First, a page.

My pre-interview checklist.
- Hugo Boss suit. Check (although it fits a lot tighter than I remember it fitting a decade ago).
- Conservative tie. Check.
- Polished shoes. Check.
- Ironed and starched shirt. Check.
- Fresh shave, cleared hair out of nose and ears. Check.
- And perhaps most importantly, investing several hours getting to know as much as I can about the slate of people I’ll be interviewing with – CEO, CFO, CRO, CTO, CMO, GC. Check.
- Knowing as much about the company, the role, and the expectations of the person hired for the role. Check.
- Thinking about how I am different (and better) than other candidates they are interviewing. Check.
And then the doubt creeps in–or maybe it’s apathy.
Because I’ve done this before, a THOUSAND TIMES. Ok, maybe hundreds not thousands, but I’ve already got my embellishment hat on. That’s what you do when you interview, right?
And my success rate has been better than the KC Chiefs playoff record over the same span.
This process sucks. The recruitment process, that is.
I’m getting too old for this sh*t.
But don’t underestimate me. I may be an old dog in this show, but I know my stuff. I can do this job in my sleep. I’m way more capable than I was even a decade ago, and I can do twice as much in half the time because of my experience and by working way smarter. But I don’t have the energy for this pomp and circumstance. You deciding NOT whether I can do the job, but rather whether you like me and I’m a “fit” for your company?!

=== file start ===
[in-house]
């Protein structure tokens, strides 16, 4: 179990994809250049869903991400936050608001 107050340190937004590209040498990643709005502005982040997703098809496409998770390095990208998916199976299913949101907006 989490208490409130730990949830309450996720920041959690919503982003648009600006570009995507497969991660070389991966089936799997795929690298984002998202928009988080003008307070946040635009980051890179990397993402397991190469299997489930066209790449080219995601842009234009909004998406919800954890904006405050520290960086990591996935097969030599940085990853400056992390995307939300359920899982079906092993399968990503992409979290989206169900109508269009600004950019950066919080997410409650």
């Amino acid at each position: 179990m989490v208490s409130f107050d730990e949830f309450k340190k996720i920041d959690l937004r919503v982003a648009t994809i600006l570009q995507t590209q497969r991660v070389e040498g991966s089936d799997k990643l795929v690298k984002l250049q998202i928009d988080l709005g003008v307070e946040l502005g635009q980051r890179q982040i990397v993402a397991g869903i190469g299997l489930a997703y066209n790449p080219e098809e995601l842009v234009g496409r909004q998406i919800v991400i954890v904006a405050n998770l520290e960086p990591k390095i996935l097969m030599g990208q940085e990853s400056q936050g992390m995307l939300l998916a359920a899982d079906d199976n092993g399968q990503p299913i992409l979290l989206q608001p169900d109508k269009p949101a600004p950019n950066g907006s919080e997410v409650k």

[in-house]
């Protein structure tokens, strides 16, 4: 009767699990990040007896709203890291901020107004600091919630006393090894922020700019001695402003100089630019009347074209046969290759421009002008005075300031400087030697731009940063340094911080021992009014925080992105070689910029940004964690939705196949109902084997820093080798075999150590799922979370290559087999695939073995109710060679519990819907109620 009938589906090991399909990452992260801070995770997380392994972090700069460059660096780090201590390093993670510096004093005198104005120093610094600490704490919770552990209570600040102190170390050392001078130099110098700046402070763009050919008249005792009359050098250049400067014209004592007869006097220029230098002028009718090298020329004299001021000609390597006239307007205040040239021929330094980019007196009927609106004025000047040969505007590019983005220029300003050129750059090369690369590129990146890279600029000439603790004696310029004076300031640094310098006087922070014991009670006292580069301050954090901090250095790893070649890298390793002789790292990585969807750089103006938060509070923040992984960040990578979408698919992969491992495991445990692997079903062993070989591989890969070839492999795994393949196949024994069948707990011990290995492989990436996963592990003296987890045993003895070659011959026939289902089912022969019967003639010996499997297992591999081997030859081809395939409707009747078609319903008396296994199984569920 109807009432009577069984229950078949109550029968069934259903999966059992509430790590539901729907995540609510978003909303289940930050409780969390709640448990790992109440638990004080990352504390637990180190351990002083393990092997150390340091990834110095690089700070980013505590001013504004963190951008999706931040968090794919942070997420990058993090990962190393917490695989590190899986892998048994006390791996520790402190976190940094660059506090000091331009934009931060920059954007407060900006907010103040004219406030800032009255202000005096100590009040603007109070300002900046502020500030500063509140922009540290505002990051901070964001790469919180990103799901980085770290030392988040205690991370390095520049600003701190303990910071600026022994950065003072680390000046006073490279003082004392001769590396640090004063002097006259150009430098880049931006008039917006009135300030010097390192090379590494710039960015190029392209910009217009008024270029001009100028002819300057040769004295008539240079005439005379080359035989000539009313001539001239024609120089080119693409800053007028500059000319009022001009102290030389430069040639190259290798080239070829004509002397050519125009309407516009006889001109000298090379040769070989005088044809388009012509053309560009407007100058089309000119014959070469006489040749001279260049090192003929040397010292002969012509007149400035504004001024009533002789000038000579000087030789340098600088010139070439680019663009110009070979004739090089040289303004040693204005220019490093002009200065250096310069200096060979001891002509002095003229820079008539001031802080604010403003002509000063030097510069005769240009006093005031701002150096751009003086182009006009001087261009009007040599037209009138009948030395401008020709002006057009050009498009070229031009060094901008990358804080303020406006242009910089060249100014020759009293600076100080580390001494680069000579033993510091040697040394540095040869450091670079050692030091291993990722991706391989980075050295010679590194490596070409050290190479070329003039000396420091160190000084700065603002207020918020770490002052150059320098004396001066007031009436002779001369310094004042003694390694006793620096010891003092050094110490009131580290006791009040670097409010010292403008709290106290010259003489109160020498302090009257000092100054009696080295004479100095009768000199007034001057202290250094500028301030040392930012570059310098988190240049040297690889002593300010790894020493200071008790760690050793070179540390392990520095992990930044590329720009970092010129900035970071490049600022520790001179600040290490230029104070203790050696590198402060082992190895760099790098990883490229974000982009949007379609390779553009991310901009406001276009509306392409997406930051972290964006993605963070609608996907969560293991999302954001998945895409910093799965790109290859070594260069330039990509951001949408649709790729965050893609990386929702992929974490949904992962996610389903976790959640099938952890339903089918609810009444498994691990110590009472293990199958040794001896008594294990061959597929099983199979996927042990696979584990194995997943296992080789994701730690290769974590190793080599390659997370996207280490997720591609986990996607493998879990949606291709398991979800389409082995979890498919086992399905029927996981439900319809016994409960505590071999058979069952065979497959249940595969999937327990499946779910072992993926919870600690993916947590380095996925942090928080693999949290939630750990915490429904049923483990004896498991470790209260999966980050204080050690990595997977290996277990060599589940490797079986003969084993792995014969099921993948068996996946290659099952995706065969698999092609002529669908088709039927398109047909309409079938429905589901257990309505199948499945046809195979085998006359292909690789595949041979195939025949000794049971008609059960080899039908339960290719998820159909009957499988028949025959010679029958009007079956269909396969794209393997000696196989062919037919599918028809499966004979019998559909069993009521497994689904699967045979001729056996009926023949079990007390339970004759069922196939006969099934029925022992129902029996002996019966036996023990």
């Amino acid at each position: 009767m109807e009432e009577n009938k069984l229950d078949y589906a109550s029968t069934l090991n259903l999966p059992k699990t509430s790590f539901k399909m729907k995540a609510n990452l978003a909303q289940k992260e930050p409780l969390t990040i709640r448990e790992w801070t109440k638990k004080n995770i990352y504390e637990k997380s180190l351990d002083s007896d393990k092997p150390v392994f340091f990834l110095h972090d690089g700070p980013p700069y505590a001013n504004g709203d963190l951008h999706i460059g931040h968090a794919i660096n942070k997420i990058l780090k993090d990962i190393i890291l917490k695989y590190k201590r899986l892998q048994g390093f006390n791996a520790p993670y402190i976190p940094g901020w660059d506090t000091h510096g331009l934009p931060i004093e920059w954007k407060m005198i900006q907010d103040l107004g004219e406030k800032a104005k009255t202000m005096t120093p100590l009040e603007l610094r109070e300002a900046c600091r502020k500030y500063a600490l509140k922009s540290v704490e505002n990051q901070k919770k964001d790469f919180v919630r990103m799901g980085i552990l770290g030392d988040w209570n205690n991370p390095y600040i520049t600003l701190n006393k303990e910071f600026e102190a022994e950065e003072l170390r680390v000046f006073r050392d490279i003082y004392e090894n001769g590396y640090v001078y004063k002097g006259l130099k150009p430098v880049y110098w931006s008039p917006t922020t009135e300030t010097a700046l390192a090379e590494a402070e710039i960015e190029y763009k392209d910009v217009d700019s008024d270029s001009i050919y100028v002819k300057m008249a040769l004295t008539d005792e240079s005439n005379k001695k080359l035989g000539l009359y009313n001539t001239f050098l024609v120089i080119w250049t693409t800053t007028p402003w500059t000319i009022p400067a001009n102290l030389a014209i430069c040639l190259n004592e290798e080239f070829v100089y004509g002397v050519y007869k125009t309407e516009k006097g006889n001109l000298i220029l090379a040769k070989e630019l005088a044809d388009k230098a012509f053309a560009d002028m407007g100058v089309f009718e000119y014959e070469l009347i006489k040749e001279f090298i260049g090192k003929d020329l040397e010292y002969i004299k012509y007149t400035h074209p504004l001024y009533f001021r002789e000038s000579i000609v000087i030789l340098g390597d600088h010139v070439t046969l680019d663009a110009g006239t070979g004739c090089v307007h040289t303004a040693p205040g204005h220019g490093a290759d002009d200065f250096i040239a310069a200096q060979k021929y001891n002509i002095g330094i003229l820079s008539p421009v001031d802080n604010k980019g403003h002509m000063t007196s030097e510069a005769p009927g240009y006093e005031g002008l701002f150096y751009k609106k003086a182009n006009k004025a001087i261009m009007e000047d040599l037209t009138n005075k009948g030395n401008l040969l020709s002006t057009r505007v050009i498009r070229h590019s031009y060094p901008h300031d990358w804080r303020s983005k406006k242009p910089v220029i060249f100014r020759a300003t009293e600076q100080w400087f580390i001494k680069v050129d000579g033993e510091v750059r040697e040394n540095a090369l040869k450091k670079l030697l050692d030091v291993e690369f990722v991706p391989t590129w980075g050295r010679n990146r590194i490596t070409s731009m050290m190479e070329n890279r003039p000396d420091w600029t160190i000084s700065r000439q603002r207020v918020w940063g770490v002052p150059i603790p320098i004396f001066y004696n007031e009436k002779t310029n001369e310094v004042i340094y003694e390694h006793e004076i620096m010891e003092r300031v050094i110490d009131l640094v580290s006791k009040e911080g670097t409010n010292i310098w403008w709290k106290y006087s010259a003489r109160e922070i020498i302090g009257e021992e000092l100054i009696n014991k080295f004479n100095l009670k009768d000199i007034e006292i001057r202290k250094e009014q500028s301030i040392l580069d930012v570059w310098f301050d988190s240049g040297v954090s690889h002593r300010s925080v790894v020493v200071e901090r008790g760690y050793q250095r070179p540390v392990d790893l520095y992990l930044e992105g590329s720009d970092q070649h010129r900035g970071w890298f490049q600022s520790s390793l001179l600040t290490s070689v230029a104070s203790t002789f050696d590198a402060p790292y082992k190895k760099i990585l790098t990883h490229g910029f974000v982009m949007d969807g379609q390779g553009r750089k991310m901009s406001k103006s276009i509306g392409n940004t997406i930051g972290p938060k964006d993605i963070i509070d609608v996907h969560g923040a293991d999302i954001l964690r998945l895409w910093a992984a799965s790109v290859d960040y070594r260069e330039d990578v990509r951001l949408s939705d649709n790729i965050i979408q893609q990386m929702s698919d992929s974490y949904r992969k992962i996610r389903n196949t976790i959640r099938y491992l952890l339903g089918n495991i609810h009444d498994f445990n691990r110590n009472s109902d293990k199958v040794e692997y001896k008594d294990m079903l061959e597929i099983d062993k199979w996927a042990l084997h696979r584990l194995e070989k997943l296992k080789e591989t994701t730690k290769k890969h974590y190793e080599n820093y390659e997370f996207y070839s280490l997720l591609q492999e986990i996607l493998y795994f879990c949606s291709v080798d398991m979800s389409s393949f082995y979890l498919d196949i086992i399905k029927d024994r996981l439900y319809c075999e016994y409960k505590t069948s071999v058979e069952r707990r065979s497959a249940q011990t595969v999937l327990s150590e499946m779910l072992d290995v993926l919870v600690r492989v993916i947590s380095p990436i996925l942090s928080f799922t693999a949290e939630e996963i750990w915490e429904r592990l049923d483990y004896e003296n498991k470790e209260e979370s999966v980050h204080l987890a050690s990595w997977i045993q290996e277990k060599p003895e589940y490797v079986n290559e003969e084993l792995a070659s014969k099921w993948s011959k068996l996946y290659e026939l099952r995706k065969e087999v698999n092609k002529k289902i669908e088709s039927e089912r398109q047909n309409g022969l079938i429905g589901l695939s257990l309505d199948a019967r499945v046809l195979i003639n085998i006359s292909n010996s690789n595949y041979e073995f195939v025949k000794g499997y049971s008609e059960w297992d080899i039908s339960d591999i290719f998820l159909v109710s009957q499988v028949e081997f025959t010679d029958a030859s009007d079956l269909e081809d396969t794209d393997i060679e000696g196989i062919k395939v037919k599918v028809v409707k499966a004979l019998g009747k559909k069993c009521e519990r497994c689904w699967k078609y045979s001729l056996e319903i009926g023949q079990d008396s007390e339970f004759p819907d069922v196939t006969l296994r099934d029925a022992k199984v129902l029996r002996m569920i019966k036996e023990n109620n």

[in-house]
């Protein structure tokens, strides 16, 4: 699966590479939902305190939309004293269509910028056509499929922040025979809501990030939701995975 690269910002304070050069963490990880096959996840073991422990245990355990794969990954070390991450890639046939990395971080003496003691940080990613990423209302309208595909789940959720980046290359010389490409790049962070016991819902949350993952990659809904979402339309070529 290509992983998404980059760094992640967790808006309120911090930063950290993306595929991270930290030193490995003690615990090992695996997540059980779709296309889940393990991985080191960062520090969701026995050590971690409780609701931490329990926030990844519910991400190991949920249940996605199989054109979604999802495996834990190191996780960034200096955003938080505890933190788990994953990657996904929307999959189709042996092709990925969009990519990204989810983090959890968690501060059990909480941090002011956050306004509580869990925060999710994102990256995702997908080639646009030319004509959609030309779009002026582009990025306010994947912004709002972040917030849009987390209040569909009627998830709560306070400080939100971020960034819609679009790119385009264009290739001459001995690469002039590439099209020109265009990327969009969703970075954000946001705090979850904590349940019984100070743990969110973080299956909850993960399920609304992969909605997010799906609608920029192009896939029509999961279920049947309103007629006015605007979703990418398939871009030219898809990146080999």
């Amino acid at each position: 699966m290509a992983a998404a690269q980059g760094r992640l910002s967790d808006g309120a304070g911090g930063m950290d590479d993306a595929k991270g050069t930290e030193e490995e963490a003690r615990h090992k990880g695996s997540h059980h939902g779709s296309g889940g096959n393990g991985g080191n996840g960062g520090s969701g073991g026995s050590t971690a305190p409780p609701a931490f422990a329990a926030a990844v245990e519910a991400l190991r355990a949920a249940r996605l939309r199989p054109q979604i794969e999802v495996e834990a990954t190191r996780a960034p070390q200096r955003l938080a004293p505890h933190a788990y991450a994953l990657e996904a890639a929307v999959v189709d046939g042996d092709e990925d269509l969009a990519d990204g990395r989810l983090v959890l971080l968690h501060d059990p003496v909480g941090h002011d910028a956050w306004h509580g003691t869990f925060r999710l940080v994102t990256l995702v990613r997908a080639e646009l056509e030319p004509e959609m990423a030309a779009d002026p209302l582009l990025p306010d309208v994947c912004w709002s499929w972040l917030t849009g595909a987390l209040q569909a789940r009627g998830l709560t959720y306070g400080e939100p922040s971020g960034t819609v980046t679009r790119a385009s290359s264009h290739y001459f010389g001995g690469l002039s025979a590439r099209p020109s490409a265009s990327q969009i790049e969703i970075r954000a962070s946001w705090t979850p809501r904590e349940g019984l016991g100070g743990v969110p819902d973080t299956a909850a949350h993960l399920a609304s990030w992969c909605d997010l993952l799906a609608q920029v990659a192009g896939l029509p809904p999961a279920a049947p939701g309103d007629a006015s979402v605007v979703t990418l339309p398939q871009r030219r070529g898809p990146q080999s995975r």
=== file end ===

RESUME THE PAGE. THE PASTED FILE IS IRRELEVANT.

I can assure you of one thing, I’m a better fit for your company than this decade-old suit is for my present-day body!
How many of you have had the recent enjoyment of a similar interview experience? Sad isn’t it?
And how many of you didn’t get the job? Not because you couldn’t do it. You didn’t get it either because you were deemed not a “fit” or were considered “overqualified”? Yeah, me too.
Well, I got back on the horse. Dressed up in the monkey suit, got all gussied up, prepped and ready to go through another round of interviews. I artificially pumped myself up when what I really wanted to do was just walk into the interview and ask the Hiring Manager “Are we doing to do this or not? Because I’ve got sh*t to do.”
But guess what–after persevering through several of these excruciating interview experiences, I landed a job. A great job, with a great company. And now that I’m on the other side of the table again (in far more comfortable attire) I’m going to make damn sure that the recruitment process I’m accountable for doesn’t put candidates through the pomp and circumstance that has become most recruitment processes. I’ll make certain that we aren’t masking all our unconscious biases under the blanket we call “culture fit”.
And you should ensure the same. Because as HR and Talent Pros we’re better than this.